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Off the leash: Animal Control officers so much more than ‘dog catchers’

Posted: April 5, 2015 2:26 p.m.
Updated: April 6, 2015 1:00 a.m.
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A Kershaw County Animal Control officer deals with a couple of horses who got loose in a rural part of the county.

Kershaw County’s Animal Control officers tackle a wide variety of duties, many the public may not be aware of. Gone are the days of the “dog catcher,” a term the officers say they find offensive, because these days they are highly-trained and well-equipped authorities who handle not only animal issues, but also enforce the county codes regarding litter, illegal dumping and other issues that affect quality of life.

Kershaw County Director of Safety and Emergency Services Gene Faulkenberry oversees the Code Enforcement Division, among several others, and said no two days are the same, especially with animal control.

“They do animal and litter control, but they also do Planning and Zoning code enforcement. They’ll go out on complaints and issue citations and try to correct problems. They do three different jobs, really,” Faulkenberry said.

Sgt. Bobbie Bullington said the majority of the work done by herself and her two fellow officers are in animal control, but they answer complaints about unsightly or potentially dangerous properties.

“The typical is junky yards, junk cars, household garbage on a property or illegal dumping. It’s not illegal dumping on your own property, but it’s a DHEC (Department of Health and Environmental Control) issue. You can’t leave mounds of garbage on your property. It’s a health issue,” Bullington explained. “There’s ordinances and state laws that govern animals and litter.”

With animals, Bullington said most of the calls coming into the department are nuisance calls.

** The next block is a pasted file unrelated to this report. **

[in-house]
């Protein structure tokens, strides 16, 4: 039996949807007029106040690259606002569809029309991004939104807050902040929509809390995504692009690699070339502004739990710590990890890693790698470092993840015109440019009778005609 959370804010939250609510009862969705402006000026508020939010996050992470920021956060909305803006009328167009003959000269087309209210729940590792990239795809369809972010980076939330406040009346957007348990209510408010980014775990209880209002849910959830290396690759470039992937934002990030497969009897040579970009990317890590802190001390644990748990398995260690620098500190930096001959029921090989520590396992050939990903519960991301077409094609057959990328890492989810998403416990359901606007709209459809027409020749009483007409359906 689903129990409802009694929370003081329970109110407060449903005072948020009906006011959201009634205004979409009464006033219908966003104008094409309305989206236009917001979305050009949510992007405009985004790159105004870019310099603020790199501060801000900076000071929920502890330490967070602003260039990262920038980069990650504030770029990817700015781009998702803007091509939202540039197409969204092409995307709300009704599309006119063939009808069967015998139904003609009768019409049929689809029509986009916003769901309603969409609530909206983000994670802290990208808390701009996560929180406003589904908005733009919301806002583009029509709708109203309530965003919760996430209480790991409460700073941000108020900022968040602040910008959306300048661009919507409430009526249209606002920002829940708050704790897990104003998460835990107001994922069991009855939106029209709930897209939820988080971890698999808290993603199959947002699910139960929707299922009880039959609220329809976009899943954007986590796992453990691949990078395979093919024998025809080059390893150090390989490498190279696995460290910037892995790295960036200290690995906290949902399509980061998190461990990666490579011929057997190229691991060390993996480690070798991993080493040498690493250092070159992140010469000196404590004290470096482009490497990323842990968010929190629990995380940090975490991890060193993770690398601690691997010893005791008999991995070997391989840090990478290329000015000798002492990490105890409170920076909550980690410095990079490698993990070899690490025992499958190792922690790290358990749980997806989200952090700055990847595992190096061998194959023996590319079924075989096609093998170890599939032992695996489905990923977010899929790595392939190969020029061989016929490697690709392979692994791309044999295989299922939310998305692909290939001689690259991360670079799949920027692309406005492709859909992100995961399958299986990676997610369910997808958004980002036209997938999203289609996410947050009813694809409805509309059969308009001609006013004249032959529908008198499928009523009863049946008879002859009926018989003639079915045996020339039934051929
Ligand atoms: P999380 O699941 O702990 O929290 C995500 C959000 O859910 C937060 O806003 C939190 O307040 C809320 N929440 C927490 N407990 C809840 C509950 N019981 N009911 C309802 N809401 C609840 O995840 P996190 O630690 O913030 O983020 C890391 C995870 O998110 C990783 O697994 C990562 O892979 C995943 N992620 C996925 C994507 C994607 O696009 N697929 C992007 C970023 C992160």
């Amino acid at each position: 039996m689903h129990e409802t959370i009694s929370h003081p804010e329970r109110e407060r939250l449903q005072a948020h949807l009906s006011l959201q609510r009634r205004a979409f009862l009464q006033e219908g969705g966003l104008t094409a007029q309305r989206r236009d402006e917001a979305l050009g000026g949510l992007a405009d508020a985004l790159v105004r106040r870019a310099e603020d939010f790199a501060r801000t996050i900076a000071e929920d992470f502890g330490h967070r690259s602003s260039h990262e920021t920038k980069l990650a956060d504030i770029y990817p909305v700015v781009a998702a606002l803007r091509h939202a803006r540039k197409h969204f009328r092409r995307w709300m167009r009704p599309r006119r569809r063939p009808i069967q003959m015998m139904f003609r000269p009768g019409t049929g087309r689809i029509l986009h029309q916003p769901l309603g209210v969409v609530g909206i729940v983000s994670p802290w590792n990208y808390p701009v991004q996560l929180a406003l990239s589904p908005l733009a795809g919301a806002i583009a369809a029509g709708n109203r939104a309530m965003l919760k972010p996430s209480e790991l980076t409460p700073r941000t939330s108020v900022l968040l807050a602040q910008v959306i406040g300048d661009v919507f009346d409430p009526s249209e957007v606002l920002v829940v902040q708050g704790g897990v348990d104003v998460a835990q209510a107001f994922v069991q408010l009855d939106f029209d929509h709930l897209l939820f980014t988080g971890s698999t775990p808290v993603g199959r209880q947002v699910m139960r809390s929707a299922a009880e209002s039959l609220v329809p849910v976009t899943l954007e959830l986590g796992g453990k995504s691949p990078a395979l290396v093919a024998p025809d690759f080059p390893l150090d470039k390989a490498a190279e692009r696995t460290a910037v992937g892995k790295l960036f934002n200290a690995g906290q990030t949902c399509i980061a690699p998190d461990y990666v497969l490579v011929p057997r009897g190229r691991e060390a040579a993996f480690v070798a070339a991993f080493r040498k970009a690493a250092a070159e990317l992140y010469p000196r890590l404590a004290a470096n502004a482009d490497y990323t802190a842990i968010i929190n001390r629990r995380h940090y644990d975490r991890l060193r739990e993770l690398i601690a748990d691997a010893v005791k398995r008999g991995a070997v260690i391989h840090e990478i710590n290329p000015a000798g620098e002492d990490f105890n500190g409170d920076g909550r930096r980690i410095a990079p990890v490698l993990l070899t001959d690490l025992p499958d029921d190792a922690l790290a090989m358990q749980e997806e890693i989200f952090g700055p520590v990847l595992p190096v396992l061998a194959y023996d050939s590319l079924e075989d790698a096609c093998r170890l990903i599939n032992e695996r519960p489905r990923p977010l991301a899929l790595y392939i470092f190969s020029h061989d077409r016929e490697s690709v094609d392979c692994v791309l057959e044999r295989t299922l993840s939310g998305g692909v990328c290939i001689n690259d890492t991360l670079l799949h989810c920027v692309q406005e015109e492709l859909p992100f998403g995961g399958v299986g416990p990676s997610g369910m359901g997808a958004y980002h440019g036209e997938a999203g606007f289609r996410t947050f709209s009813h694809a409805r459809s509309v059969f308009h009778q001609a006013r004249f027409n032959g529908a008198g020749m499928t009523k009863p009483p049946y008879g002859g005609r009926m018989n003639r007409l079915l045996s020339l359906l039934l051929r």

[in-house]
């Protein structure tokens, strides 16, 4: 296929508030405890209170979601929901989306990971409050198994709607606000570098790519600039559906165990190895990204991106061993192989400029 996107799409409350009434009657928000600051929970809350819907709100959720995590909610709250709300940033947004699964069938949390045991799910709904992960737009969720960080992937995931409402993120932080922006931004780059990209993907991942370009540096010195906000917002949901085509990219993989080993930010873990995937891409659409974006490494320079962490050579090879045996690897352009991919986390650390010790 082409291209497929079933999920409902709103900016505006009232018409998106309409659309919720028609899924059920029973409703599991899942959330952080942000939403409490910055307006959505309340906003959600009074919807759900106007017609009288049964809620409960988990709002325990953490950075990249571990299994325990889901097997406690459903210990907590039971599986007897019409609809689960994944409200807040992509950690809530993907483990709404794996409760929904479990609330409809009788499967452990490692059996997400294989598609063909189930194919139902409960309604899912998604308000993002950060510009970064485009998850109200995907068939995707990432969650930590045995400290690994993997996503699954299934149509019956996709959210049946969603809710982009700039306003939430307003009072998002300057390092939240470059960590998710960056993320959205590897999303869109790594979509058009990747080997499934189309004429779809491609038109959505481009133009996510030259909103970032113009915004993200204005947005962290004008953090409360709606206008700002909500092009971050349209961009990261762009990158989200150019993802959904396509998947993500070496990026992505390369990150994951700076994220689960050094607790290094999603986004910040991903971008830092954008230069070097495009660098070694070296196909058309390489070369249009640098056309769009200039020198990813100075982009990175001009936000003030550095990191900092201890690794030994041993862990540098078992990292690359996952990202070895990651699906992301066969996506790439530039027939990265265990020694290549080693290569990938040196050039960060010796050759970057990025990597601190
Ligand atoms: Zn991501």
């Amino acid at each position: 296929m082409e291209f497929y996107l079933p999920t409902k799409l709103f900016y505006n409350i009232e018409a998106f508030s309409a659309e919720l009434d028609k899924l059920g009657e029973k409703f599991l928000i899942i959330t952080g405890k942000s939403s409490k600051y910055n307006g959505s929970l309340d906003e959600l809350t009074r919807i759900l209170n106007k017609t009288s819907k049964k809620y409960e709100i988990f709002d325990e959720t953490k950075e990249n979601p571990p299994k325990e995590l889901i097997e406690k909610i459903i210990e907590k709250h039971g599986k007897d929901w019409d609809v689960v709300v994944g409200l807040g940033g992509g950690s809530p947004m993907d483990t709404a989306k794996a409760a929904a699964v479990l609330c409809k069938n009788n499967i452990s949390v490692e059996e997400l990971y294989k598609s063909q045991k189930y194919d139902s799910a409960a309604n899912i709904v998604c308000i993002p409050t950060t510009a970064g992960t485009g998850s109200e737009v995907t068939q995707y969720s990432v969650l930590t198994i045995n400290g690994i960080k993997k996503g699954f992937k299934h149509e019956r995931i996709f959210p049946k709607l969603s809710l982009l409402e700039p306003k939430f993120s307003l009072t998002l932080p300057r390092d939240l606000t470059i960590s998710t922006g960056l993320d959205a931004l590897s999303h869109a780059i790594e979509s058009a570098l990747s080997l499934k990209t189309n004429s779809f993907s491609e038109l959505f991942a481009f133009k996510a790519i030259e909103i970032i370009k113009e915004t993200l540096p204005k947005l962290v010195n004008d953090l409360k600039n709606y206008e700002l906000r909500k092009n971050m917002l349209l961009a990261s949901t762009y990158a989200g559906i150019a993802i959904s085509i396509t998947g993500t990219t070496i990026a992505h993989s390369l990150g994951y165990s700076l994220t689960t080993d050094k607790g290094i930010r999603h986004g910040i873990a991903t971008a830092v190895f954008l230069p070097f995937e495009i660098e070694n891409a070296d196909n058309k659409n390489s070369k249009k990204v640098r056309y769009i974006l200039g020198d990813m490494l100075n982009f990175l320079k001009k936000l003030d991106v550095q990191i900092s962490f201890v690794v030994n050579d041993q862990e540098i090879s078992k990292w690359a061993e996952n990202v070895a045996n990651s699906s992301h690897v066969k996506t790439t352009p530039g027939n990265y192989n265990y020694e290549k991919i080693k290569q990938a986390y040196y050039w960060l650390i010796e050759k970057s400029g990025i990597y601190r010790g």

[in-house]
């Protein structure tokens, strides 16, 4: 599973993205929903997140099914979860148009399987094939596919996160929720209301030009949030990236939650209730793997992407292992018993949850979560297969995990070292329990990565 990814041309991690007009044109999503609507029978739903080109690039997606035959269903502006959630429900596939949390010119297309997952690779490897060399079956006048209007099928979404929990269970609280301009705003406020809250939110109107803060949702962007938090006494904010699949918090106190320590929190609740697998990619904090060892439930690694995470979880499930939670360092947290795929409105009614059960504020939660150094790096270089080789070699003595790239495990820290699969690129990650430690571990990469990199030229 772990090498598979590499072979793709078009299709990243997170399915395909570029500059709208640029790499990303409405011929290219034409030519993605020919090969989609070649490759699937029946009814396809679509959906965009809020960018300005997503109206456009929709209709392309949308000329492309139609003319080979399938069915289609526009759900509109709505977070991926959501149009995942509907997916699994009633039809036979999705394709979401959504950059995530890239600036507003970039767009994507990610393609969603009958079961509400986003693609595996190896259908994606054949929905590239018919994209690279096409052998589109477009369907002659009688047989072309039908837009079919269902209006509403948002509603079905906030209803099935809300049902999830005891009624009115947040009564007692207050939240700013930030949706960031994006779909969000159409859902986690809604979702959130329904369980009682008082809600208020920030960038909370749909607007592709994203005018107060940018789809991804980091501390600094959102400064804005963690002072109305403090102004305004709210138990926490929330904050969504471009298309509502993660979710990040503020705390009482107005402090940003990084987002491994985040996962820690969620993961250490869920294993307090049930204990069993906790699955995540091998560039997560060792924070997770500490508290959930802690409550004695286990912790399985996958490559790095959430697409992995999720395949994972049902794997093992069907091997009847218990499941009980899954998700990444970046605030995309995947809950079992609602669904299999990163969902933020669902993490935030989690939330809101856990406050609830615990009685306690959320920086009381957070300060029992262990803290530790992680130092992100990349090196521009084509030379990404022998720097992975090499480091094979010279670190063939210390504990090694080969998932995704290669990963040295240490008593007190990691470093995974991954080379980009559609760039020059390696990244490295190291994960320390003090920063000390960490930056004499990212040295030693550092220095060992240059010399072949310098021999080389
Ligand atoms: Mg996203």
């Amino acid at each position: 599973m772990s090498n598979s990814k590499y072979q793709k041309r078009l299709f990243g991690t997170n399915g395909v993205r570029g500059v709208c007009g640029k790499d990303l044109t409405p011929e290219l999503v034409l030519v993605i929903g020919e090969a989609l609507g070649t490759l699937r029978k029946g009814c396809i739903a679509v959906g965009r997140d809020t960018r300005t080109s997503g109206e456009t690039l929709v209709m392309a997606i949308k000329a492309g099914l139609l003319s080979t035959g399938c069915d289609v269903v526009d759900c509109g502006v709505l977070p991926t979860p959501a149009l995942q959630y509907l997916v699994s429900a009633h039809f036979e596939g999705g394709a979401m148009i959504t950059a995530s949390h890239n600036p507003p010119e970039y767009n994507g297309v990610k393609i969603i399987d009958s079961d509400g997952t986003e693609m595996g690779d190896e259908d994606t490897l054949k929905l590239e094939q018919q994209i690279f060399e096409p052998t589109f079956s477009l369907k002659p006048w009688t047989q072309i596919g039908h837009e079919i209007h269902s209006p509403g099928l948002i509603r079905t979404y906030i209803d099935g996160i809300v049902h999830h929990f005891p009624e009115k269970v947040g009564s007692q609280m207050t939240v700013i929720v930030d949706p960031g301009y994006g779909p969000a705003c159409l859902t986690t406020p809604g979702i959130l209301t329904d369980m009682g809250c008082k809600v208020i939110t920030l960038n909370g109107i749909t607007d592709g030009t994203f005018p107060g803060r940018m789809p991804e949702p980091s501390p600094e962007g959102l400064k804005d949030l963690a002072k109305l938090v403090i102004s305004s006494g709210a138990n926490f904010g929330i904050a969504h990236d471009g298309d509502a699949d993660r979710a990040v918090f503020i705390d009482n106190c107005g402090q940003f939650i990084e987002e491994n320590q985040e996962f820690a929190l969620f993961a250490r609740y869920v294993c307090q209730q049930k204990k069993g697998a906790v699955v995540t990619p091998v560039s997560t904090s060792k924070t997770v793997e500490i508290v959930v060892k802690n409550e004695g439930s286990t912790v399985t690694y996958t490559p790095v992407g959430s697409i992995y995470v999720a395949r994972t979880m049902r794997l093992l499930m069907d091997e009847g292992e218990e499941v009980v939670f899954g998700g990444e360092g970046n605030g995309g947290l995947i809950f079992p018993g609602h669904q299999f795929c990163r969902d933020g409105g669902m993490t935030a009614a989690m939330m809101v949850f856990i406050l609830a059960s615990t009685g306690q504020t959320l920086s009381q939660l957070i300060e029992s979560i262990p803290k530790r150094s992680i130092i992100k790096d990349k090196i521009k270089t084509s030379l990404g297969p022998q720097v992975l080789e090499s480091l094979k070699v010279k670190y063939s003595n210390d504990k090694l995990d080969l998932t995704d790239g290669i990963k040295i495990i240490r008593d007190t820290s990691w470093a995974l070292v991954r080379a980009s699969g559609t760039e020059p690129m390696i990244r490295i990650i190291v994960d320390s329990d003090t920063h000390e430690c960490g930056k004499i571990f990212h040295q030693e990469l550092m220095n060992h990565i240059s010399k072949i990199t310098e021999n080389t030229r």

“Most of the nuisance calls are for dogs. Cats are normally feral. The nuisance calls include barking, running at large, what people sometimes call viscous but really they’re not, they just run up and bark at you,” she said. “In some people’s eyes, it’s viscous.”

Faulkenberry said his officers get training at the S.C. Criminal Justice Academy as any other law enforcement officer would. Bullington said specialized training for animal control also comes from various sources. She said the first step when a call is received about a nuisance animal is to try to find who the owner is and verbal warnings are given, or a written warning may be issued for more serious offenses.

“If it continues we can actually issue citations based on the complaint and we all go to court,” she said.

On that point, Faulkenberry added the officers have to gather and preserve evidence to help their case if it does end up in a courtroom.

Bullington said when animals have no home that is known, they either set traps or try to catch the animals by hand. They are allowed to tranquilize animals if needed, but use that tactic only when others have already failed, Bullington said.

“We have multiple avenues. Our traps are the first line of defense. Actually, we try to get the animal to come to us. If that doesn’t work we go to the traps. If the traps don’t work, we have a net gun and if that doesn’t work the last resort is drugs,” Bullington said. “Nine times out of 10 a situation has already de-escalated by the time we arrive, so we get the tail end of it. If there is a viscous dog running loose, we do what we have to do to get the dog away from humans.”